be prosecuted as RICO offenses in
Florida (as organized crime)
(895.02)
Office of the Statewide Prosecutor
given explicit jurisdiction over
trafficking cases (16.56)
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Florida Anti-trafficking Statutes
Interception of wire, oral, and
electronic communications of
suspected traffickers authorized
(934.07)
Definition of “commercial sexual
activity” expanded to include
production of pornography and
sexually explicit performances
(787.06(2)(i))
Florida Anti-trafficking Statutes
Florida labor trafficking victims
can sue their traffickers for 3x their
financial damages (772.104)
Florida sex trafficking victims can
sue their traffickers for 3x the
profits made by their pimps
(772.104)
Florida Anti-trafficking Statutes
Asset forfeiture expanded: any real or
personal property used in a human
trafficking scheme can be seized by
state
Convicted sex traffickers now required
to register as sex offenders
For first time Florida law makes explicit
reference to domestic U.S. citizen
victims of human trafficking
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Florida Safe Harbor Law (2012)
409.1678
Establishes that the dependency track
rather than the delinquency track will be
the standard approach in dealing with
minors found to be engaged in commercial
sex (domestic minor sex trafficking
victims)
Gives law enforcement the option (strongly
encouraged!) of referring minors to DCF
safe harbor facilities (with 24 hour
supervision) instead of detention facilities
Florida Safe Harbor Law (2012)
409.1678
Follows the logic that a child who
cannot consent to sex cannot
consent to commercial sex
Meant to sever the trauma bond
between the child and a pimp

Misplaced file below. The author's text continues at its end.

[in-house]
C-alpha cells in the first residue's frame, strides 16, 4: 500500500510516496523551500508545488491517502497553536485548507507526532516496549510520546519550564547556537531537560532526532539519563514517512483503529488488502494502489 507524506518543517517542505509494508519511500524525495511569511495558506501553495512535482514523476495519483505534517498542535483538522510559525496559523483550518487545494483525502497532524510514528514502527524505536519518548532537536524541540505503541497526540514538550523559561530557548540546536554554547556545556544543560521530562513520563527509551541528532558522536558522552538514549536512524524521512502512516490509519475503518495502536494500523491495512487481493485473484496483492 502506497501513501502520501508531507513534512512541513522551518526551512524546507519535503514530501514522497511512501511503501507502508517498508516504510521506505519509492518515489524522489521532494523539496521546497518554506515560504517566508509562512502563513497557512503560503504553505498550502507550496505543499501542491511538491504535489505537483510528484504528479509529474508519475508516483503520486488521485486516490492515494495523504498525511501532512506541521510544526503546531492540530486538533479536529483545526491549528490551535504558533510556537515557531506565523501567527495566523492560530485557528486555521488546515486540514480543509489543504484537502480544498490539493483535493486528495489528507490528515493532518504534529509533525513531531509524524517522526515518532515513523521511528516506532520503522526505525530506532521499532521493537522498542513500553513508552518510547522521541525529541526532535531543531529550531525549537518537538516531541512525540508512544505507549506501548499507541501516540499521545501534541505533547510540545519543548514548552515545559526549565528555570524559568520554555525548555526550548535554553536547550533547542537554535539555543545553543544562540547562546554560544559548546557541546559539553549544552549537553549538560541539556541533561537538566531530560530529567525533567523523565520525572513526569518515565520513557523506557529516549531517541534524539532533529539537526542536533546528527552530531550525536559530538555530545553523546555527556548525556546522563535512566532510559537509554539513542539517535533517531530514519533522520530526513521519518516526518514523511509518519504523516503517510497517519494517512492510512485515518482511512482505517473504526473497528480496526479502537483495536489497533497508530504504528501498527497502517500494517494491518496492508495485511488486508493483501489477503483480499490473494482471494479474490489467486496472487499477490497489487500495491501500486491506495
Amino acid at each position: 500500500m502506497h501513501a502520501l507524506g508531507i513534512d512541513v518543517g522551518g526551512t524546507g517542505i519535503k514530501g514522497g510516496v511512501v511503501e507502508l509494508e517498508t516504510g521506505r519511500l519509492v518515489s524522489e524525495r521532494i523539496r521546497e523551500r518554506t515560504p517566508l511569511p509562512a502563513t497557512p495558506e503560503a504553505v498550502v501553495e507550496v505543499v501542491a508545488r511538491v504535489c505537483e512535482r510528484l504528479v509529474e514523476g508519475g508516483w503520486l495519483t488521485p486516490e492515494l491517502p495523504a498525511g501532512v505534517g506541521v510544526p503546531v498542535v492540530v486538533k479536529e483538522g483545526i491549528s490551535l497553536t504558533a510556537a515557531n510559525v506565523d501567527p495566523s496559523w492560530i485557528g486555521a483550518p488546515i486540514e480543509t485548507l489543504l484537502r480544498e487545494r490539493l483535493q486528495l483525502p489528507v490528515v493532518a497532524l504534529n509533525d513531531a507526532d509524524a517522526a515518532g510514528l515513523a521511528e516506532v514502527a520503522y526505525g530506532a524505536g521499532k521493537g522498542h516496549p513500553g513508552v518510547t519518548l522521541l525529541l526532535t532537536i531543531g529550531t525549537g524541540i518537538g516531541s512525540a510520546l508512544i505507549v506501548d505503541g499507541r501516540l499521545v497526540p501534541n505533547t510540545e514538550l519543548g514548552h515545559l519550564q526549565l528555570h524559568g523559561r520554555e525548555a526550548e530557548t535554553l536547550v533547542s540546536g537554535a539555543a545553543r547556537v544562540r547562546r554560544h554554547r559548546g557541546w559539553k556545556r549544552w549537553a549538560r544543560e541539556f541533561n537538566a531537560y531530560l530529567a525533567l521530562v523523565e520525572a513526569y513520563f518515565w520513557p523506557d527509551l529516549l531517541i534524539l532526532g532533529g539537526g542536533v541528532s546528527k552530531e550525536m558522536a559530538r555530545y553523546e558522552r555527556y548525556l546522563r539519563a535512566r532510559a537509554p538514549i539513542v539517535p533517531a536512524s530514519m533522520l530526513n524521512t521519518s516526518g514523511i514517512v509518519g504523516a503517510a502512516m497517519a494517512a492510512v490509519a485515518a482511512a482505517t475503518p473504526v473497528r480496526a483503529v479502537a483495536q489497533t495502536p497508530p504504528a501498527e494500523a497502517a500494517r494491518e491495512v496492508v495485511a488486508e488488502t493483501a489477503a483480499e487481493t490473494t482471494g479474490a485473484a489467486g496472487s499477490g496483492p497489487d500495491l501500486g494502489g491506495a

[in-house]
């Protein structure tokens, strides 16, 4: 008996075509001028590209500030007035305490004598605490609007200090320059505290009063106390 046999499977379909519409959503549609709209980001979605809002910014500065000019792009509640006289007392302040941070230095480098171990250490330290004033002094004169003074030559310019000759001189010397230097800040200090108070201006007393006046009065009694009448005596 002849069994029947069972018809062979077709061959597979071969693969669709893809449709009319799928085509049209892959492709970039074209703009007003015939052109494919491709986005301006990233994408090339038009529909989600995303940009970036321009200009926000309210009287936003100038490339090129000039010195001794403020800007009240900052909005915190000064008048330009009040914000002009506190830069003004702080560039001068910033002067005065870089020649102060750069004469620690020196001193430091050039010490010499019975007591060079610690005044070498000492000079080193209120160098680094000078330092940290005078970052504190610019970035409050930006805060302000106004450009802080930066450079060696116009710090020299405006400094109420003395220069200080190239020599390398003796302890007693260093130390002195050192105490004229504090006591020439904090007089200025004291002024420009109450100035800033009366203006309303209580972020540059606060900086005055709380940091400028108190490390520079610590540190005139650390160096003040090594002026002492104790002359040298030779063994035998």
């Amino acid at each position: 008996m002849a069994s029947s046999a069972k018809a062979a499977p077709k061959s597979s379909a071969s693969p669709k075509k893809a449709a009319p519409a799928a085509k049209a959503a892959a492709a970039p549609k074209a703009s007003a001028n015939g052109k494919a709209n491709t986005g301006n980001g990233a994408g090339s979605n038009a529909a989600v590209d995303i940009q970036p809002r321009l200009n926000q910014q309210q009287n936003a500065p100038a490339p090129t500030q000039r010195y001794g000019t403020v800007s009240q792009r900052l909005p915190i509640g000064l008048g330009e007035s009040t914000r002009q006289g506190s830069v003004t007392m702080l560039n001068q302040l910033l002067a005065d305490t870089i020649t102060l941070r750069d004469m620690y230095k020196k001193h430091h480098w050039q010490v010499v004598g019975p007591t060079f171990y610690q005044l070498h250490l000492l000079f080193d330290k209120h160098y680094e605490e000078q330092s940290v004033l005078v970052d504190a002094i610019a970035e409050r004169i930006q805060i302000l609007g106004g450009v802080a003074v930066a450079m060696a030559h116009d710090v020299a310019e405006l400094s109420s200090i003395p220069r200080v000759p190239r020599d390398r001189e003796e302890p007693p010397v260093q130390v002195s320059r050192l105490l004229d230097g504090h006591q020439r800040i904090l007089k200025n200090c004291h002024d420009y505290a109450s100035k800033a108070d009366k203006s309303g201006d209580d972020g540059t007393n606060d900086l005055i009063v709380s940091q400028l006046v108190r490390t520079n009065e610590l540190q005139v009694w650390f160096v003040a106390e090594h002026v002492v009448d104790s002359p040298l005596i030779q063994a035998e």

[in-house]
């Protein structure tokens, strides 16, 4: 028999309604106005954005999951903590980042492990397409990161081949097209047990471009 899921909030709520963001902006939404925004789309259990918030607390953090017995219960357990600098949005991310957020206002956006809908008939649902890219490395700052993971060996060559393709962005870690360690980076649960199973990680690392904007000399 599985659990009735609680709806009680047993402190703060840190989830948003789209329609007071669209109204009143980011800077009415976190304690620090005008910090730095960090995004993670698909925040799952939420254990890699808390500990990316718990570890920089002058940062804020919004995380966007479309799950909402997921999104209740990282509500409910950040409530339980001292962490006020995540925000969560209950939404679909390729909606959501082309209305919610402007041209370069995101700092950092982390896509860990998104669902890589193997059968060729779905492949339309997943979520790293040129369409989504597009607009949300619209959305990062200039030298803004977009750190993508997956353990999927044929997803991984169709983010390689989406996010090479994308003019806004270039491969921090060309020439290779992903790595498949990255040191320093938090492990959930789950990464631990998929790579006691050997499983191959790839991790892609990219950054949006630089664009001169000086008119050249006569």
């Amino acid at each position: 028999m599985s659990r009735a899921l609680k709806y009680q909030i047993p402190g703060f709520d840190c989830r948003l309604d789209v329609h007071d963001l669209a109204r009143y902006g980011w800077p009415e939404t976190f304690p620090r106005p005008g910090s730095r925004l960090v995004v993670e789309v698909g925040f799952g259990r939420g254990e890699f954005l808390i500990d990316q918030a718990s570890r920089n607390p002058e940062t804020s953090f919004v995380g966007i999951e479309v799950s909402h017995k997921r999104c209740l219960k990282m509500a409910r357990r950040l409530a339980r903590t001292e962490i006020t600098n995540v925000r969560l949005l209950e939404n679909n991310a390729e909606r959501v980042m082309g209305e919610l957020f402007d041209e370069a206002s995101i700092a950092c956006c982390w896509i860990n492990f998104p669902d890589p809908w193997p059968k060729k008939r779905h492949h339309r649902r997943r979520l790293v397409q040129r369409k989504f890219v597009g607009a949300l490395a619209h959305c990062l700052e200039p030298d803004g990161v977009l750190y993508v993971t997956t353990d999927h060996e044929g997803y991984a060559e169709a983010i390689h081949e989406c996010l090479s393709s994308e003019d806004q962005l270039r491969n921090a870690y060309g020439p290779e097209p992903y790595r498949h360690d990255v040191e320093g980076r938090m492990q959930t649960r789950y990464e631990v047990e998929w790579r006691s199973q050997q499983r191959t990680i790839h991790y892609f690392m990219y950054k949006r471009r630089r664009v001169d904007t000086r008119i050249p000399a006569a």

DCF tasked with meeting the
service needs of sexually exploited
children
Florida Safe Harbor Law (2012)
409.1678
Raises solicitation fine in Florida to
$5,000 (796.07(6))
First $500 will pay for drug treatment
program costs and remaining $4,500
will be used to fund safe harbor
shelters
Law meant to both fund victim care and
address demand side of prostitution
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Florida Anti-trafficking Statutes
Victims can now expunge criminal
history incurred as a result of
human trafficking (943.0583)
Do so with the court of original
jurisdiction over their crime
Expunctions deemed to be vacated
due to substantive defect in
underlying criminal proceedings
2014 Legislation
HB 7141
Creates new 409.1754 to implement
Safe Harbor Law
Calls for DCF to employ screening
& assessment instruments to
determine appropriate services for
sexually exploited children
2014 Legislation
HB 7141
Provides certification requirements
for safe houses and safe foster
homes
Requires holistic trauma-informed
care for minor victims
Creates Statewide Council on
Human Trafficking under the Office
of the Attorney General
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What Florida Still Lacks
Private right of action (ability to
sue traffickers for punitive
damages)
Communication Privilege for antitrafficking caseworkers
Required ongoing training for LE &
prosecutors
Questions?
Thank You!
Professor Terry Coonan, J.D.
Florida State University
Center for the Advancement of Human Rights
[email protected]